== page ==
CALL FOR RESEARCH PAPERS
NEW ACADEMIA - (ISSN 2277-3967) (PRINT)
AN INTERNATIONAL JOURNAL OF ENGLISH LANGUAGE, LITERATURE AND LITERARY THEORY
Vol.1 Issue 2: April 2012
CALL FOR RESEARCH PAPERS
In keeping with the MSA14 conference theme, this panel invites papers that address the spectacle of modern sport in historical, literary, and/or sociological terms.
After being edited for 25 years by Richard Koszarski, Professor of English at Rutgers University, the editorial office of Film History is moving to Indiana University. Beginning with volume 25, number 1 (the spring 2013 issue), the journal will be edited by Gregory A. Waller, Professor of Film Studies in the IU Department of Communication and Culture. Published by Indiana University Press in cooperation with this department and the IU College of Arts and Sciences, the re-designed journal plans special issues on film distribution; digital resources and historical research; fan magazines; actors, acting, and performance; and film history and sound studies.
Innovative theoretical approaches, transnational, transhistorical, sociological, and interdisciplinary studies, consideration of blogs and cyberliterature, non-textual or visual-literary journalism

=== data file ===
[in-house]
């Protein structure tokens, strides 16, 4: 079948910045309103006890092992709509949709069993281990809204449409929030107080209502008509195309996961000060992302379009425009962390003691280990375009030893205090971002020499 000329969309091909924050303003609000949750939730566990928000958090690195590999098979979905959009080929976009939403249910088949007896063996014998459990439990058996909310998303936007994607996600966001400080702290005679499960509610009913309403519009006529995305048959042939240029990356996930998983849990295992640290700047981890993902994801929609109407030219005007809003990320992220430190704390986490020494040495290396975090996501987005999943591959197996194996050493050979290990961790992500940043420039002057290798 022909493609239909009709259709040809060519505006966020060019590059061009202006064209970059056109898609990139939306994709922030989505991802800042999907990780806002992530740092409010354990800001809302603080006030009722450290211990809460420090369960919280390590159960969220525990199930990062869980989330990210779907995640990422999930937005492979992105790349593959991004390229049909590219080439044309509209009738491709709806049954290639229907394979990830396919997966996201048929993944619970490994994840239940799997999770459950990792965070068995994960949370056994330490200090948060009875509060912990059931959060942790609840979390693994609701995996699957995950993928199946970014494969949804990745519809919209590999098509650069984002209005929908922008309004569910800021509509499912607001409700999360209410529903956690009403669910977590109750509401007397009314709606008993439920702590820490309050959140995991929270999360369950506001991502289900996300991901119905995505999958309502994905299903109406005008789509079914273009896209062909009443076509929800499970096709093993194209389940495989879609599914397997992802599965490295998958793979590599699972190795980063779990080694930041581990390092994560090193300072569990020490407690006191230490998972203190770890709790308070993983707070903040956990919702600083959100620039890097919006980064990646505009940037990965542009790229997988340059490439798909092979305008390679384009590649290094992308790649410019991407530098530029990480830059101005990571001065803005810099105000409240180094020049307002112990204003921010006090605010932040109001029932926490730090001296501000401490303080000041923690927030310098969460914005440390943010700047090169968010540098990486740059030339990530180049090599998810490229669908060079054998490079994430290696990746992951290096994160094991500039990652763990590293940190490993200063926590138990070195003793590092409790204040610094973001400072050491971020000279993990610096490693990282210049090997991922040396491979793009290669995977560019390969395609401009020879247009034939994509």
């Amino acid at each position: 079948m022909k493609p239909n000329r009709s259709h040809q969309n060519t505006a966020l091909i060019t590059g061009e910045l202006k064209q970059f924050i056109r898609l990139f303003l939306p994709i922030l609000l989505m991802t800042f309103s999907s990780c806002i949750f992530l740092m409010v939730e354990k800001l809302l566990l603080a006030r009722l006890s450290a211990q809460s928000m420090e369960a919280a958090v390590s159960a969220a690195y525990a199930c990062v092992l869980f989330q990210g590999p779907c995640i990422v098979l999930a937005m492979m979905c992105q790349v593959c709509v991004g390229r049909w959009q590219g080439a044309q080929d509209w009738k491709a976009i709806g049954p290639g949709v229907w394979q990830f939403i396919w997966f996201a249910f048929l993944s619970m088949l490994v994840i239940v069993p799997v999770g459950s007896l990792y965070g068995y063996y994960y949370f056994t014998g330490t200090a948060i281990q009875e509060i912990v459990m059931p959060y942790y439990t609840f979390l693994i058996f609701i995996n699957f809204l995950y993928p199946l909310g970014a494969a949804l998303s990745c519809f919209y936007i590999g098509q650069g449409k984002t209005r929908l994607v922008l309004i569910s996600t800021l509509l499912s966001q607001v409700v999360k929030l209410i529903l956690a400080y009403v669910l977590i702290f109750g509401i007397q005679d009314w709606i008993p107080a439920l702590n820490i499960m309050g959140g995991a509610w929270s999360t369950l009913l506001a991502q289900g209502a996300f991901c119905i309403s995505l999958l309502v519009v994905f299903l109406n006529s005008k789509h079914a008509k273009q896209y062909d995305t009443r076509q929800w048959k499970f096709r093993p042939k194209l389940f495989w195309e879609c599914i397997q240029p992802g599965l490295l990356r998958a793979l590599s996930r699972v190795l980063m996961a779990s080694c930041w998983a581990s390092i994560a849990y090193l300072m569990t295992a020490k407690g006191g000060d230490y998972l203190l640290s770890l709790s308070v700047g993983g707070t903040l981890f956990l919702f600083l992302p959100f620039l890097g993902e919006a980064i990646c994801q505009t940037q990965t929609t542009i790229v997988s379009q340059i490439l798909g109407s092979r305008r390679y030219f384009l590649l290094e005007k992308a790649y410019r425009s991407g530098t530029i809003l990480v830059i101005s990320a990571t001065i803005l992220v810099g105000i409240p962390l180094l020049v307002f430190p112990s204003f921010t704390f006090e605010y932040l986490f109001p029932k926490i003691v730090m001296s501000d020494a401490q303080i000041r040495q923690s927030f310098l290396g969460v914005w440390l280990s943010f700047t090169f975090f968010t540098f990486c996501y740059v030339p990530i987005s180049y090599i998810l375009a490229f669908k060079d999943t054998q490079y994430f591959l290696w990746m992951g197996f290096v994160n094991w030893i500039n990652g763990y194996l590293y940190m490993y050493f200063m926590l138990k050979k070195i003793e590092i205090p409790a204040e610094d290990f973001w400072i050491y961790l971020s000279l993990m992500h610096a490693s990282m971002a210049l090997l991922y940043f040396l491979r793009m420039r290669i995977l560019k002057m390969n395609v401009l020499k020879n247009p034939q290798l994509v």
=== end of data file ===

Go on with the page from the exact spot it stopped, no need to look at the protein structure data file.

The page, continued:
Papers in English, Spanish, or Portuguese
DEADLINE FOR ABSTRACTS: 10 MARCH, 2012
Please send abstracts to: firstname.lastname@example.org
Cal State San Marcos Literature and Writing Department
Travel Literature and Photography
Uses of photography in travel literature; all aspects of text-image relations in representing travel experiences, contact zones, peoples, places from 19th C. to 21st. 500-word abstracts by 10 March 2012 to Stacy Burton (email@example.com).
The 36th Annual Ohio Valley Shakespeare Conference
October 18-20, 2012
The planning committee of the Ohio Valley Shakespeare Conference seeks proposals for papers or panels from across today's theoretical and methodological landscape that engage some facet of the amalgam "Extreme(ly) Shakespeare(an)."
"Extreme Shakespeare" alludes to the wide variety of extremities that can be found in Shakespeare's work. It brings to mind those occasions where the playwright demonstrates either a lack of regard for or a lack of control over the principles of proportionality and balance, to the degree either of those principles were prioritized by dramatists of the early modern period.
This panel explores how affective modernism might begin to be theorized, with particular attention to the cultural politics of emotion at stake in collective "belonging."
I am seeking abstracts about Zora Neale Hurston and/or her publications for an edited book of essays called Critical Insights: Zora Neale Hurston. The abstracts should be approximately 300 words long and should be accompanied by a CV. Abstracts should be on Hurston and/or interpretations of her publications. The book will be part of Salem Press's Critical Insights series of books. Books from this series focus on authors, their publications, and their significance. Please submit an abstract, a CV, and contact information to Sharon Lynette Jones, Professor, Department of English Language and Literatures, Wright State University (Dayton, Ohio) at firstname.lastname@example.org by April 15, 2012.